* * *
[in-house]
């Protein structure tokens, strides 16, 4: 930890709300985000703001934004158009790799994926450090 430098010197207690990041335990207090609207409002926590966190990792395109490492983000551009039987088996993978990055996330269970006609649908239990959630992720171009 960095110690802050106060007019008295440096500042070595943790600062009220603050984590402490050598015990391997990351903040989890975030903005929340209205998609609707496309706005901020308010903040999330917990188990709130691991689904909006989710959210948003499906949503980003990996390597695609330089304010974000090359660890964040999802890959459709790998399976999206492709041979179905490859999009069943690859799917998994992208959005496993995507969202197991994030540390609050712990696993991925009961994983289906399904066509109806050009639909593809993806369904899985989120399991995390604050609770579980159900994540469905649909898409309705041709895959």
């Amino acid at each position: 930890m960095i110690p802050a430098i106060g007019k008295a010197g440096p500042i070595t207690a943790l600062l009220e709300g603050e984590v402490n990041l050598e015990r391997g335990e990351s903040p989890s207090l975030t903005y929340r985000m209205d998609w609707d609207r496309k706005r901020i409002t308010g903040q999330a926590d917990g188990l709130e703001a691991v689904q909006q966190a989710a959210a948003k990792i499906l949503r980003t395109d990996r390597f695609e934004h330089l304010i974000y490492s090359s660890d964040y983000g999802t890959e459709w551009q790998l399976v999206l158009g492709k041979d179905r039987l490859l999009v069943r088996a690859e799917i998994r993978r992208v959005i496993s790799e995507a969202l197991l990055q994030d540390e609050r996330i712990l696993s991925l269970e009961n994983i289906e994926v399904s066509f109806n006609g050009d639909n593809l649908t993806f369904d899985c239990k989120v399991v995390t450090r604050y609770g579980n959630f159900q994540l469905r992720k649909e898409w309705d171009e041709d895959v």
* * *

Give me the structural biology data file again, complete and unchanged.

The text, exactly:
[in-house]
């Protein structure tokens, strides 16, 4: 930890709300985000703001934004158009790799994926450090 430098010197207690990041335990207090609207409002926590966190990792395109490492983000551009039987088996993978990055996330269970006609649908239990959630992720171009 960095110690802050106060007019008295440096500042070595943790600062009220603050984590402490050598015990391997990351903040989890975030903005929340209205998609609707496309706005901020308010903040999330917990188990709130691991689904909006989710959210948003499906949503980003990996390597695609330089304010974000090359660890964040999802890959459709790998399976999206492709041979179905490859999009069943690859799917998994992208959005496993995507969202197991994030540390609050712990696993991925009961994983289906399904066509109806050009639909593809993806369904899985989120399991995390604050609770579980159900994540469905649909898409309705041709895959």
């Amino acid at each position: 930890m960095i110690p802050a430098i106060g007019k008295a010197g440096p500042i070595t207690a943790l600062l009220e709300g603050e984590v402490n990041l050598e015990r391997g335990e990351s903040p989890s207090l975030t903005y929340r985000m209205d998609w609707d609207r496309k706005r901020i409002t308010g903040q999330a926590d917990g188990l709130e703001a691991v689904q909006q966190a989710a959210a948003k990792i499906l949503r980003t395109d990996r390597f695609e934004h330089l304010i974000y490492s090359s660890d964040y983000g999802t890959e459709w551009q790998l399976v999206l158009g492709k041979d179905r039987l490859l999009v069943r088996a690859e799917i998994r993978r992208v959005i496993s790799e995507a969202l197991l990055q994030d540390e609050r996330i712990l696993s991925l269970e009961n994983i289906e994926v399904s066509f109806n006609g050009d639909n593809l649908t993806f369904d899985c239990k989120v399991v995390t450090r604050y609770g579980n959630f159900q994540l469905r992720k649909e898409w309705d171009e041709d895959v």